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Officer in probe for 'sitting on evidence' relating to UK's first acid attack killer


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Victim's family praises Thames Valley but feels 'let down by Met over CCTV error'.

Xeneral Webster: 17-year jail term for acid attacker

Xeneral Webster: 17-year jail term for acid attacker

Date - 30th January 2019
By - Nick Hudson - Police Oracle
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An officer accused of holding onto CCTV evidence for 20 months enabling a suspect to go on to carry out the UK’s first acid killing is facing a watchdog probe.

The family of Joanne Rand who was killed by a teenager in an acid attack feel “let down” by the Met Police, claiming she might still be alive if the force had not allegedly allowed her attacker to slip through the net.

Ms Rand was fatally wounded when she was hit with high-strength sulphuric acid in June 2017 during an altercation between Xeneral Webster and a member of the public.

It has subsequently emerged Webster was the prime suspect in a separate acid attack, committed on a woman in north London four months before.

The Scotland Yard detective constable allegedly failed to circulate CCTV images after the March 2017 north London attack in which a woman suffered "significant hand and leg injuries".

The Independent Office for Police Conduct said it was alleged the images were not released until November 2018 – and three days later the suspect was identified as Webster, who had just started a 17-year jail term for killing Ms Rand.

The IOPC said the officer is being investigated for gross misconduct for alleged breaches of professional standards relating to his duties and responsibilities, orders and instructions and discreditable conduct. It will not be a criminal inquiry.

The investigation is looking at the officer's handling of the case and whether it was in line with the Met's policies and procedures.

The watchdog informed Ms Rand's family last week about the circumstances around Webster.

The family believes the 47-year-old carer for dementia patients would not have been attacked had Webster been dealt with at the time.

In a statement, the family said: "We are deeply upset and disappointed.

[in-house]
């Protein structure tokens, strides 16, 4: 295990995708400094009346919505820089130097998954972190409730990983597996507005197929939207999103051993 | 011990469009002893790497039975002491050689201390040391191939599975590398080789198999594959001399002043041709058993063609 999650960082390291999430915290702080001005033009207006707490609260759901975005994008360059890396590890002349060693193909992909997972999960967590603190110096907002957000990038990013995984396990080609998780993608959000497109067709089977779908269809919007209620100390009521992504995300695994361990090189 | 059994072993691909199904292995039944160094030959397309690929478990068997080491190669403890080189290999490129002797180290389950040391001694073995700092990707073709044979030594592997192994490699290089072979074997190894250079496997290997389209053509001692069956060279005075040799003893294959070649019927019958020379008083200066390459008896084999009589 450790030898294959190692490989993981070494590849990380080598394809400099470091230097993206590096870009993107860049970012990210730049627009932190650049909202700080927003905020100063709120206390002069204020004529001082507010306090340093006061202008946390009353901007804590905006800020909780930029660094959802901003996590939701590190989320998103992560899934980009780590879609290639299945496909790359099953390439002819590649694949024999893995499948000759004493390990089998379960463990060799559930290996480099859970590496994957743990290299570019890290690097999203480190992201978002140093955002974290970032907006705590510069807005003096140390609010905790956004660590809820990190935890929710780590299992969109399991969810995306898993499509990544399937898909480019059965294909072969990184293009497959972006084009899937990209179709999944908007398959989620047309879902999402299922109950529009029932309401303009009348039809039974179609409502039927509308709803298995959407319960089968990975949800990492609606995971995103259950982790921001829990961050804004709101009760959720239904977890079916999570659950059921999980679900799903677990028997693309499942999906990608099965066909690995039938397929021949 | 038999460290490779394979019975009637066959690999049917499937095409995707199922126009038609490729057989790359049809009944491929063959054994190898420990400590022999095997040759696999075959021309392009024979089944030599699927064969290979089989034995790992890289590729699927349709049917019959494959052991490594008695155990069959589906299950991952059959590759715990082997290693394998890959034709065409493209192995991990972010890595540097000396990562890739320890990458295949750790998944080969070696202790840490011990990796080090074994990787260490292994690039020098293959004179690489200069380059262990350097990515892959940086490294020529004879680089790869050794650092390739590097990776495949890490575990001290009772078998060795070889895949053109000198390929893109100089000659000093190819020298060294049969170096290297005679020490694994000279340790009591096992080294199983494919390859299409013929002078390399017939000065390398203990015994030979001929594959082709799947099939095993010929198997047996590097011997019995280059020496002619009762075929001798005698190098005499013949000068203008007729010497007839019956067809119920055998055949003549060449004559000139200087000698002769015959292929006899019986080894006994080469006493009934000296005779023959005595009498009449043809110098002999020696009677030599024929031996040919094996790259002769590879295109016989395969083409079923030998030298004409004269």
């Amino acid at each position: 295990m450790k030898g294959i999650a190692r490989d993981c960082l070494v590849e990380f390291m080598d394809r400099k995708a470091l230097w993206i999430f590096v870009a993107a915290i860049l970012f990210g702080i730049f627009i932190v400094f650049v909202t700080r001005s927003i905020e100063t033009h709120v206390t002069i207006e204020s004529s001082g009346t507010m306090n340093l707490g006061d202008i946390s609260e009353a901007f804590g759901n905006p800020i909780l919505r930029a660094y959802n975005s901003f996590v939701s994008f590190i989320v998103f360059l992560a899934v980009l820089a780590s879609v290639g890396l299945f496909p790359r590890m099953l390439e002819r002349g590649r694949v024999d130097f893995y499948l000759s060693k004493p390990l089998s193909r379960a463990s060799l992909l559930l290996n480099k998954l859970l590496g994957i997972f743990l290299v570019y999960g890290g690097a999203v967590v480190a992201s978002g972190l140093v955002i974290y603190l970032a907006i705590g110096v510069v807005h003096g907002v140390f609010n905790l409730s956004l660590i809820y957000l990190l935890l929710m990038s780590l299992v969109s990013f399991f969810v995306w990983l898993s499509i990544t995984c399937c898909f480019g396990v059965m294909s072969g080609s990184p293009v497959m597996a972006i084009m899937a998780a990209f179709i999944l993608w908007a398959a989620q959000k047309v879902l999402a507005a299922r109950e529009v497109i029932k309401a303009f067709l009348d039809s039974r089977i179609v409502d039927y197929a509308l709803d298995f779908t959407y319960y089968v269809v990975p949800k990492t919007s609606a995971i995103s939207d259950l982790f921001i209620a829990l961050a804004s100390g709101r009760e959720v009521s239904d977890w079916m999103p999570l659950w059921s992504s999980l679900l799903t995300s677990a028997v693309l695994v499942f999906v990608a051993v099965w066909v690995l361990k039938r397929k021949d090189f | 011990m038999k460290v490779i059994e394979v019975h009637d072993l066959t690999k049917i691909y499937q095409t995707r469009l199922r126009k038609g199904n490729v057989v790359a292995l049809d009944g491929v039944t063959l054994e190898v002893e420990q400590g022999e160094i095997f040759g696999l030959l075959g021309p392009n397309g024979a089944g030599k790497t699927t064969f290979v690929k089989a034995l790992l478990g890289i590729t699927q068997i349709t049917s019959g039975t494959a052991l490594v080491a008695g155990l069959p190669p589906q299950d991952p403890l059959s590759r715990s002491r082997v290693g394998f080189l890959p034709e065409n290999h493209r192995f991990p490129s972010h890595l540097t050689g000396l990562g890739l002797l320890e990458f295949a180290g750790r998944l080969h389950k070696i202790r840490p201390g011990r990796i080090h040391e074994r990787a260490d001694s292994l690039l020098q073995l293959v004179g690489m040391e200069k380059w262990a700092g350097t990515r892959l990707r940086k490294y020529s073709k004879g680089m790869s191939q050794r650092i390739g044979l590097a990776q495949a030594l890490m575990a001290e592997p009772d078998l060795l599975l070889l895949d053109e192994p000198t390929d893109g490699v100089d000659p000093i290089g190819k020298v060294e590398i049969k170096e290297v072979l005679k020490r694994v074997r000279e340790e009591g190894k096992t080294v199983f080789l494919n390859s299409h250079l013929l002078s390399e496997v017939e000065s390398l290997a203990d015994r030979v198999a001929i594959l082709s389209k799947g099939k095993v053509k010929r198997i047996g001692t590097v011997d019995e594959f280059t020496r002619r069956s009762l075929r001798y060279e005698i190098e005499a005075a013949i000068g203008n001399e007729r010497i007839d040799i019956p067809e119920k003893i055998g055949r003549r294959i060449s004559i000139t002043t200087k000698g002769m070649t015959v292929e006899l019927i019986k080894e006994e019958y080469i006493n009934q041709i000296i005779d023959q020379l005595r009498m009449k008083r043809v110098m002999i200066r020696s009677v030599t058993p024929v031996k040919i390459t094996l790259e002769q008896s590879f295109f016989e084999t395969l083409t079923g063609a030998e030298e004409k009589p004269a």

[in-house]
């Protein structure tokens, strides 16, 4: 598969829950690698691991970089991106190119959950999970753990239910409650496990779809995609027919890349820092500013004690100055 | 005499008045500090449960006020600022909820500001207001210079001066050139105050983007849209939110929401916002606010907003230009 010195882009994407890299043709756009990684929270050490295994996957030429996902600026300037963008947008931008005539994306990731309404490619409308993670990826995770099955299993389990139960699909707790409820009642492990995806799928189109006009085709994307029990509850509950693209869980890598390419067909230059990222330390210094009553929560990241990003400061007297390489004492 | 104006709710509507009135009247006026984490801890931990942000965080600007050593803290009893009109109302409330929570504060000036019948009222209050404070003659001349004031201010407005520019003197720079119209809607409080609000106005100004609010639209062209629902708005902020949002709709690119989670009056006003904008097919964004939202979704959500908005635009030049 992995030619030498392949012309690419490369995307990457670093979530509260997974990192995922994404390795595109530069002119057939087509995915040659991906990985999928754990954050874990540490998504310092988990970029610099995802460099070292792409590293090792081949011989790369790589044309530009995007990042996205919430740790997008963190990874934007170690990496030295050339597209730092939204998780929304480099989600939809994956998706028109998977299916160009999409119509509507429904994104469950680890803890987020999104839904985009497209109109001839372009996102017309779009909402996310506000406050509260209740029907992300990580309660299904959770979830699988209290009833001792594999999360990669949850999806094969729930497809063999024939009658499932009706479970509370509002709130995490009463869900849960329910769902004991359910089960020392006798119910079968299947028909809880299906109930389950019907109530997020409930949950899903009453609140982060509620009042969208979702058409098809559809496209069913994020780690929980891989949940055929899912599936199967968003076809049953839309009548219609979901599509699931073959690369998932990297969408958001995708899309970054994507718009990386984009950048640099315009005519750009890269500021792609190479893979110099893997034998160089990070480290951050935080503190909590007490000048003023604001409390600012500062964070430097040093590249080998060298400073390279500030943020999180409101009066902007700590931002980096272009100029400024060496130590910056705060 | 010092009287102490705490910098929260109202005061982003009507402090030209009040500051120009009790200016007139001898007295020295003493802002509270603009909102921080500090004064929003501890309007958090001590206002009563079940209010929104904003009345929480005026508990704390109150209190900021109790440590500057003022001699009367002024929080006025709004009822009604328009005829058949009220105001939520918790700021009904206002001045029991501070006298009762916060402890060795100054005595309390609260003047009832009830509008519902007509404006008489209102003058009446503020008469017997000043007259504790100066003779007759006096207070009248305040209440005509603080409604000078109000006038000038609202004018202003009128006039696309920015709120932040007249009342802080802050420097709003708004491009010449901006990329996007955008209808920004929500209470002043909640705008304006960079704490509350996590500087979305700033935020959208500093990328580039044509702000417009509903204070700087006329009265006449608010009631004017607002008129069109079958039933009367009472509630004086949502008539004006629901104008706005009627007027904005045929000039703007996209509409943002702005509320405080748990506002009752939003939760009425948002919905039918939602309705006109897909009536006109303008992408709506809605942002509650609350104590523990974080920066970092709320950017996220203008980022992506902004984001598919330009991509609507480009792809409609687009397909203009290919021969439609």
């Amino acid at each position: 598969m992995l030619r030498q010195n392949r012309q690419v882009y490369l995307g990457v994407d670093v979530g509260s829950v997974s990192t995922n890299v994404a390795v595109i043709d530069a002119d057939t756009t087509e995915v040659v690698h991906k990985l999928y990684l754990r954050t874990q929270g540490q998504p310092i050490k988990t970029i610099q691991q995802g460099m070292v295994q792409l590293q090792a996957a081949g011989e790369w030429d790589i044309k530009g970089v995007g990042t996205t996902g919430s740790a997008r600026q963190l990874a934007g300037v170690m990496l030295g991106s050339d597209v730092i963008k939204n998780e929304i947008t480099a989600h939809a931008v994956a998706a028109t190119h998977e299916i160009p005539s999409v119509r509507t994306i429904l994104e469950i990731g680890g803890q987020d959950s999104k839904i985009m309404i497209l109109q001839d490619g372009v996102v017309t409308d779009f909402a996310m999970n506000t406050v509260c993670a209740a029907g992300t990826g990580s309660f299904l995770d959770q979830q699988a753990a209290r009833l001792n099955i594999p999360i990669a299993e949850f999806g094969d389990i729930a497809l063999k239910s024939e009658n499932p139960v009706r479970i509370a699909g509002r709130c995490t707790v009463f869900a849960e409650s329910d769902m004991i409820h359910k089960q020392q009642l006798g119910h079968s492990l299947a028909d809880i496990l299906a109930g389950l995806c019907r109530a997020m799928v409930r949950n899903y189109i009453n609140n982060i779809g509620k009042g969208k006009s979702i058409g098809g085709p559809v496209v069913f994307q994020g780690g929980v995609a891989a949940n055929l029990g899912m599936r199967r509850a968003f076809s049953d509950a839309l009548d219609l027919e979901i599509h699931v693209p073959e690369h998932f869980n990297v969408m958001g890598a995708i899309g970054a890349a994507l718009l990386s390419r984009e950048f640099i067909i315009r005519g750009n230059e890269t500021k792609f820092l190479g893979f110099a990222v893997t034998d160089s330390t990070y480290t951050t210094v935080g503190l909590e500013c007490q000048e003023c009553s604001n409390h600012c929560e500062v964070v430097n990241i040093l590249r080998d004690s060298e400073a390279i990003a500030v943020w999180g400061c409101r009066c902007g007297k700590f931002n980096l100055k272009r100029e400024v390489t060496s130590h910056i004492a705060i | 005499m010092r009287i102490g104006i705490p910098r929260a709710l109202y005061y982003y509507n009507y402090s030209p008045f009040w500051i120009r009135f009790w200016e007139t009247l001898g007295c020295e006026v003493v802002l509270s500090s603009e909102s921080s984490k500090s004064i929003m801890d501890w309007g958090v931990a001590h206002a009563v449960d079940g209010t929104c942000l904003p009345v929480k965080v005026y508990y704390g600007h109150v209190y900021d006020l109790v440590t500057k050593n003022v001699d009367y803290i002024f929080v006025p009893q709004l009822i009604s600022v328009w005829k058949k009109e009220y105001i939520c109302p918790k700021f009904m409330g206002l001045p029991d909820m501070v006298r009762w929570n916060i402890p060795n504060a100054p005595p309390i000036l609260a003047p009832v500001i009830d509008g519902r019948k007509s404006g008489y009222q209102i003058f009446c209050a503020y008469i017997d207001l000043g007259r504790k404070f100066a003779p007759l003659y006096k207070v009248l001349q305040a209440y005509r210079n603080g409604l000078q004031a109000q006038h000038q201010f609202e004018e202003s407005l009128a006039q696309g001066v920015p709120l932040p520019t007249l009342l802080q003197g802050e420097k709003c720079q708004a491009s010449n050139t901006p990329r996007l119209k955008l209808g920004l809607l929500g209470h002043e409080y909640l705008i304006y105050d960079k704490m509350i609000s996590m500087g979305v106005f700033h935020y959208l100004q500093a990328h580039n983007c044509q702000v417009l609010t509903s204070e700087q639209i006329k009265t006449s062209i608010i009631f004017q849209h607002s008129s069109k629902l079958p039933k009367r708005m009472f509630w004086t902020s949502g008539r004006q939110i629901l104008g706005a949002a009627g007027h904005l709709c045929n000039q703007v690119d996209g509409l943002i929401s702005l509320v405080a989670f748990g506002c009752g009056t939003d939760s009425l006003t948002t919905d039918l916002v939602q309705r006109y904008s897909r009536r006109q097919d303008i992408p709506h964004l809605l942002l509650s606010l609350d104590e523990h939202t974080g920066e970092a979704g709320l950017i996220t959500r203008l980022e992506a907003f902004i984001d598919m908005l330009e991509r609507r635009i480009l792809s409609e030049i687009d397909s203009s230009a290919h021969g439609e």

"This was hard news to hear as we are all still struggling to cope with the loss of Jo.

"Had this acid attack in March 2017 been investigated properly at the time, Webster the alleged perpetrator would have been dealt with and may not have been free to carry out the horrific attack in June 2017 on Jo and she may still be with us."

They added: "We feel very concerned for the lady who was the victim of this (original) attack.

"We know some of what she may be going through as we saw all of the pain and suffering that Jo went through.”

While criticising the Met, the family says it has “nothing but praise” for another force – Thames Valley Police – which “worked so hard and tirelessly for us and Jo”.

The family went on: “We are grateful for all the support they gave our family but we feel let down by the Metropolitan Police."

IOPC regional director Jonathan Green said: "This investigation raises the very serious question about the way in which a Metropolitan Police Service officer may have handled a crucial piece of evidence which may have identified the suspect of an acid attack.

“Undoubtedly the escalation in acid attacks is alarming and Londoners will expect that the Metropolitan Police Service treat all reported incidents of such attacks seriously and to investigate them thoroughly.

"Our investigation will be rigorous in challenging how this evidence relating to the circulation of CCTV images was handled and seek to uncover whether other victims of crime may have been impacted upon as a result of any shortfalls."

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